|Natural stone countertops are not only beautiful to look at but are a smart investment as well|
Natural stone countertops are not only beautiful to look at but are a smart investment as well.
According to Realtor Carole Perini of Coldwell Banker Real Estate of Acton, Mass., in today's market, it matters where you put your investment dollars if you want a return on your money. A minor kitchen remodel gives you an 83 percent return while a major kitchen remodel gives you a 78 percent return in New England.
Before purchasing your stone, there are several things to consider. You may think of the choices as being simply those of color, style and price, but there are different varieties of natural stones available.
You may be familiar with granite, marble and onyx. Here is what you may not know.
Granite, a natural stone, is strong, durable, easy to clean, and heat, chemical and water resistant. These qualities make granite the No. 1 choice in countertops.
Marble is made from shells. Although marble is beautiful with its fluid movement, its uses are restricted due to the softness of the material, which makes it a risk to scratching or staining. Marble is not as durable as granite and cannot handle chemicals and cleaning agents.
Onyx, another beautiful stone, can be used as an accent stone to create an artistic edge.
Stone fabricators Laura and John Phinney of Cutting Edge Stoneworks in Leominster, Mass., offer a striking design detail to a countertop by adding a slice of onyx between the counter surface and the bottom edge. The accent piece can also be lit from the underside giving it a dramatic glow.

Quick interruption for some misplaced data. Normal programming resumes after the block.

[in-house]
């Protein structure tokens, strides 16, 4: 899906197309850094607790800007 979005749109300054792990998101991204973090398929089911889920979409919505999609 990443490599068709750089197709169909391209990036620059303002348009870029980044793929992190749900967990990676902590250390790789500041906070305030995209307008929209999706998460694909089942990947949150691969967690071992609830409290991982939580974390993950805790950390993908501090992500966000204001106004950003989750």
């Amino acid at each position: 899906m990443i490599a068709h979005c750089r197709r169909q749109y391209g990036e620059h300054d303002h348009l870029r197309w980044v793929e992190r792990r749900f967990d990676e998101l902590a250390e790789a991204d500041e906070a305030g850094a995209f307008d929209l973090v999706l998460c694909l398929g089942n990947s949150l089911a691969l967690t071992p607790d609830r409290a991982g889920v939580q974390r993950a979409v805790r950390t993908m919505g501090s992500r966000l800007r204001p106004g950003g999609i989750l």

Just like buying a diamond ring, your stone purchase requires the same amount of care and attention to detail. The first order of business is choosing your dealer. Believe it or not, choosing the right dealer for your stone is not much different from choosing a jeweler. Like a fine piece of jewelry, you will be making a significant investment in this piece of stone for your home. Look for a dealer with a good reputation you trust.
There are several different grades of stone. Look for someone that carries only Grade A stone. You may be told there is no such thing but that is just not true. Fifteen percent of the stone on the market is classified as Grade A. The remainder is Grade B.
How do you tell if a stone is Grade A? You need to see your stone. If you don't go to the fabricator yourself, make sure your architect, builder or designer does this for you. Look carefully at the front of the stone. Look for cracks, pits or possible areas where the stone has been filled. Go to the back of the stone. Run your hand across the surface to feel any imperfections. What can be hidden on the front with polish and fillers is readily apparent on the back.
When you look at the stone's polish, can you see into the stone like looking through glass or is the polish somewhat muted and cloudy? It is hard to see the difference unless someone points it out to you. A reputable dealer will always be able to instruct you on the differences in a stone and its clarity.
Not choosing wisely can cost you a lot of money in the end. If the stone is cracked, that crack will only worsen with time and use. Some dealers may actually try to convince you to install the stone, thus walking away from the liability of the stone breaking during installation.
Some stones, like absolute black, have become very rare. Wholesalers try to sell stones that have been dyed. If this occurs, sunlight will fade the stone in a matter of months. A good stone dealer will make sure that their stones are without color enhancements.
Natural stone countertops are not only beautiful to look at, they are easy to maintain, convenient, durable and will undoubtedly add to the investment in your property. Choose with care and you will enjoy your new counters.
Anne Hentz is a partner in the design firm of Lee Hentz Interiors. Anne Hentz and Donna Lee share more than four decades of experience in design, project management and real estate trends, with a focus on residential design and real estate staging.
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